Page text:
The mother of boys has to be very fit. She needs to be fast and have quick reflexes, with enough mental stamina and explosive power in her arms and legs to get to the uncovered plugs before her crawling dumpling does. Or to skid fast enough to cushion the fall of a miscalculated jump, catch a vase that has just been shot off the shelf, or to simply pick her little boy up every time he falls. Because boys fall a lot. Physically and mentally.

And so it was, that at the tender young age of 45, I took up triathlon training. I had always been relatively fit, I had already trained for and run a marathon, worked out in the gym, dabbled with yoga and pilates and spinning, but this was serious s**t, with a coach and a training program that covered most of the hours of the day, most days of the week. There was no room for excuses, exceptions, justifications or pretenses. Here’s the program, shut up and do it.

And so it was that with a runny nose and a blocked ear (from the previous day’s swimming workout) I picked myself up early from bed and went running. Naturally, I was feeling very sorry for myself, I wanted to be in bed with my books and my box of soft tissues, not out here battling it on the streets of Beirut. I cursed myself, I cursed my coach, I cursed my boys and was thinking how perhaps this Christmas, as a way of getting back at them, I should teach them about the art of giving instead of receiving by donating some of their gif…

Then I fell.

Or more like thudded. Thumped. Clunked.

Crashed. Smacked. Clomped.

It wasn’t very elegant.

But whatever I did, I seem to have tripped over a piece of badly paved road and I found myself kissing the ground with a bloody nose, scraped knees and hands, a lot of pain and naturally, a bruised ego.

I think it was providence’s way for punishing me for feeling sorry for myself. But it went the extra step because I was still a mile away from home. With no money and no phone.

And that’s when the mental stamina needs to kick in.

I must have looked bad after my trudge home because it took my youngest only 20 seconds to realize something was wrong with me.

“I fell,” I whimpered.

He gave ma a quick reassurance hug before running around in a few circles and shooting off to grab cotton, disinfectant, ice and a towel, all neatly displayed on a tray. My middle one had by then got wind that I was hurt and, very un-teenage-like, also started fussing and looking for any sleeves we had for sprained knees, ankles and wrists. They fussed and swarmed around me with such tenderness and love and affection that I started making my Christmas list again.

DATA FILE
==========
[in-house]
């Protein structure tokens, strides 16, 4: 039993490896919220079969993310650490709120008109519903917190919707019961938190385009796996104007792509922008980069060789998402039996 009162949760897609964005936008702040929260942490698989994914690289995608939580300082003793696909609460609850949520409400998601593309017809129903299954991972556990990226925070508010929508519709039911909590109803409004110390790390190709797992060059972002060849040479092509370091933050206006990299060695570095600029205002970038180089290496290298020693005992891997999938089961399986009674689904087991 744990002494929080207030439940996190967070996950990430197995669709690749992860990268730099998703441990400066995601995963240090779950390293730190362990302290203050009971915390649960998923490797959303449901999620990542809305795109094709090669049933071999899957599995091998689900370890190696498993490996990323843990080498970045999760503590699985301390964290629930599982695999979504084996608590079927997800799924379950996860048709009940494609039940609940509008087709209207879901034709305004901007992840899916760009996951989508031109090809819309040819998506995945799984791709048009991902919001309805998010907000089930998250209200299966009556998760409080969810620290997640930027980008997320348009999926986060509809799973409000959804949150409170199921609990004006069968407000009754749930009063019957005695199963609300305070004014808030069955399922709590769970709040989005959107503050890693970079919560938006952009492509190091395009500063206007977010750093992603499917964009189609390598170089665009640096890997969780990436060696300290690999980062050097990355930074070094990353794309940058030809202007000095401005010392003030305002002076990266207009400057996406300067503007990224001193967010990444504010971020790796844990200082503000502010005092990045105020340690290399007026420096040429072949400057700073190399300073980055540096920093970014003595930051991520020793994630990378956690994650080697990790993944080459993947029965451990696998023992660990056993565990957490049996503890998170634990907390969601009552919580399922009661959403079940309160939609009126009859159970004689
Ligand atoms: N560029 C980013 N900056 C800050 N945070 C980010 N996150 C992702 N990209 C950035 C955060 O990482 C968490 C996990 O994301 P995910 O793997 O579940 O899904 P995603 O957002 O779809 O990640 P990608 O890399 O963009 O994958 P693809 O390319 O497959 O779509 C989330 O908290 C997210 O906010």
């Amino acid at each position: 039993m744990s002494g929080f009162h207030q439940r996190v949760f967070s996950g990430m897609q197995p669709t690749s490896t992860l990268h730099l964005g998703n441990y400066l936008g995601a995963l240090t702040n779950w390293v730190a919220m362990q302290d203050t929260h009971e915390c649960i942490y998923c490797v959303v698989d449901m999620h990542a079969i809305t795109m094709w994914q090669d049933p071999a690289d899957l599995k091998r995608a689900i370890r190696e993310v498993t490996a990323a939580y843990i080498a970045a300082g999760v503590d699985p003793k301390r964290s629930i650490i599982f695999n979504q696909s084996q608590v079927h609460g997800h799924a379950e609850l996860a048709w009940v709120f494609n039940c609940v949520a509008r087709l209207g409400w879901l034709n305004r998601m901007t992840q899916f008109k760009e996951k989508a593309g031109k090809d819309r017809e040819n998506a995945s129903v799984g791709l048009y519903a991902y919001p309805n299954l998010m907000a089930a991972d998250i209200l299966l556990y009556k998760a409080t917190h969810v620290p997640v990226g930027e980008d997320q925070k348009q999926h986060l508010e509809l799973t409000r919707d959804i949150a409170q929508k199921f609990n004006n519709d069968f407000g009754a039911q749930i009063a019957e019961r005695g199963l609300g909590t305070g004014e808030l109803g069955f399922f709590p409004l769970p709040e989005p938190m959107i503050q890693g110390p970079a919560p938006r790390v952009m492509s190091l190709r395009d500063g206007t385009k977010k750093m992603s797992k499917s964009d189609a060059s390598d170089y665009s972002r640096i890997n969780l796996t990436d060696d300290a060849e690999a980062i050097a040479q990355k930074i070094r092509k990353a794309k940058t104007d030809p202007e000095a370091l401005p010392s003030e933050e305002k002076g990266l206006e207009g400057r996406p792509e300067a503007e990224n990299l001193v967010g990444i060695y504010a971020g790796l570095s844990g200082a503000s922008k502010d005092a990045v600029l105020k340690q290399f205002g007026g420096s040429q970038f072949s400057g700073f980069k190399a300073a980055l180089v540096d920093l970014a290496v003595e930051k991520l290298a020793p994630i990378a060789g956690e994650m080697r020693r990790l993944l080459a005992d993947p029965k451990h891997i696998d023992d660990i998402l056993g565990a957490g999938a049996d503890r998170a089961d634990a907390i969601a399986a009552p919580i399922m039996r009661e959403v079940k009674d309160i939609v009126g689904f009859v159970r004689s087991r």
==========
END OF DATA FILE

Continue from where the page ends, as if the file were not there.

After my shower and unending enquiries as to how I was feeling from all the boys in my household, I started tidying up the mess they had made while looking after me and thanking providence for allowing me to salute the street so intimately and being at the receiving end of so much tenderheartedness, compassion and care.

Tomorrow I may just fall off my bicycle.

Of boys and noise

When I was a young girl, I used to be partially deaf in one ear. I didn’t know that of course, but everyone else did.

My siblings knew because they would whisper to me when I wasn’t looking and see how long it took to get my attention. Finally, my mother, having given up on my siblings’ rudimentary way of testing, confirmed the diagnosis in a dim and humid doctor’s clinic. I was ten years old.

My mother at the time, bless her, had no idea that I would eventually end up living with four boys and that being partially deaf in one ear may actually be a good thing.

Because living with boys as anyone will tell you, is noisy. Doors don’t close, they bang. They don’t unlock, they’re wrenched open. Conversations are not had, they’re shouted across rooms and corridors. My boys are teenagers now, so they’re quite hormonal and so there’s a lot of shouting and screaming going on.

Then there are the musical instruments of course. The piano, played only with the foot constantly to the pedal, and the bass. And the drums. The drums played without the silencing pads.

And the music that stays on long after the premises have been vacated. Music is always in the background.

Boys also like to watch noisy things: a football match with all the cacophony of the stadium, action movies with long car chases and noisy exhausts, war movies. All with the volume pitched high.

And then there’s Big Boy Number One, of course. My husband loves to watch replays of football matches he’s already seen a couple of times already. If his favored team had actually won, I get treated to replays and commentary on television, tablet, phone…Location doesn’t matter either: bathroom, kitchen, bedroom, living room…it all works. This doesn’t bother me, I have to admit, except when I’m trying to read or I’m concentrating on something else, happily and quietly in my bed, in which case the commentary becomes quite a distraction.

Especially if it’s in German.

(Neither my husband nor I speak or understand German.)

And here’s an observation I made the other day. Boys don’t notice when a sound is too high, only when it’s too low. My eldest son recently joined the school choir and we were, naturally, invited to watch his first concert. It was really great to go and watch his lips move.

“How did you like it?” he asked me hopefully at the end.

“I liked it a lot though I would have liked it even more if I had heard you,” I replied, “your father was complaining that he couldn’t hear you at all! You sing louder than that when you sing alone at home,” I tried, wanting to offer one positive-sounding comment at least.

“Yes well, we were asked to keep it soft and melodious,” he explained.

“Well maybe that’s the problem,” I said. “Next time keep it loud…and try singing in German.”

On living with 10-year olds

If you have a 10-year old go hug him now. If you don’t know where he is, go find him and hug him. If he’s not at home wait for him by the door and when he walks in hug him. If he’s sleeping go wake him up and hug him.

Hug him like your life depends on it.

Because it does.

Your 10-year old will never show you his love like he does now, will never want to play Monopoly with you like he does now, will never seek your approval like he does now, will never ask for your attention like he does now, will never cry when you travel like he does now, will never ask to sleep with you when he’s scared like he does now.

Very soon your 10-year old will no longer be 10.

His voice will break and his hair will grow. His shoulders will widen and so will his feet. His laughter will soon lose its innocence and so will he. He will always love you, but he will never love you like he loves you today.

So if you have a 10-year old, go hug him now. Hug him like your life depends on it because it does.

Hug him tight because your 10-year old will never be 10 again.

And if you have a girl you can hug her too. Hug her and pray her feet don’t grow too wide!